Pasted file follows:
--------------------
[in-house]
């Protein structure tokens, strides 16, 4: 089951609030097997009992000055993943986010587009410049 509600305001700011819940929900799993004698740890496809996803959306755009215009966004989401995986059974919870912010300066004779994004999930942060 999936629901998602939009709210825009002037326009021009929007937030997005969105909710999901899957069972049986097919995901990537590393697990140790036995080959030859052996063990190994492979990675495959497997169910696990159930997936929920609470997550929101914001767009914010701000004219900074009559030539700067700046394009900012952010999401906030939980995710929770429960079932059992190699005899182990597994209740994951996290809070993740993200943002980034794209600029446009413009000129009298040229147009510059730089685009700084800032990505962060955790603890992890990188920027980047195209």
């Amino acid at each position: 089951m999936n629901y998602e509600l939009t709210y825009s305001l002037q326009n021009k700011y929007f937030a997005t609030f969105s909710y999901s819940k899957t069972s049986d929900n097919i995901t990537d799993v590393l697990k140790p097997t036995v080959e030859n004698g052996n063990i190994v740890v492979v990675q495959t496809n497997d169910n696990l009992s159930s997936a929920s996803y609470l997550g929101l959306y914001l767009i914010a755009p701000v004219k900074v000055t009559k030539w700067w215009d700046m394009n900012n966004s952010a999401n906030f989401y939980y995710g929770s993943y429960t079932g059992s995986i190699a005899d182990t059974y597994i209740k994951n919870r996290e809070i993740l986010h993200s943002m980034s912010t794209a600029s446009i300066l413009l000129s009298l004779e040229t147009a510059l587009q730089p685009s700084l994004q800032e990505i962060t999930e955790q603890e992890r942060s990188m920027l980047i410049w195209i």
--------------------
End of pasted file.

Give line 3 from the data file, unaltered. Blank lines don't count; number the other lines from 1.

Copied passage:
């Amino acid at each position: 089951m999936n629901y998602e509600l939009t709210y825009s305001l002037q326009n021009k700011y929007f937030a997005t609030f969105s909710y999901s819940k899957t069972s049986d929900n097919i995901t990537d799993v590393l697990k140790p097997t036995v080959e030859n004698g052996n063990i190994v740890v492979v990675q495959t496809n497997d169910n696990l009992s159930s997936a929920s996803y609470l997550g929101l959306y914001l767009i914010a755009p701000v004219k900074v000055t009559k030539w700067w215009d700046m394009n900012n966004s952010a999401n906030f989401y939980y995710g929770s993943y429960t079932g059992s995986i190699a005899d182990t059974y597994i209740k994951n919870r996290e809070i993740l986010h993200s943002m980034s912010t794209a600029s446009i300066l413009l000129s009298l004779e040229t147009a510059l587009q730089p685009s700084l994004q800032e990505i962060t999930e955790q603890e992890r942060s990188m920027l980047i410049w195209i």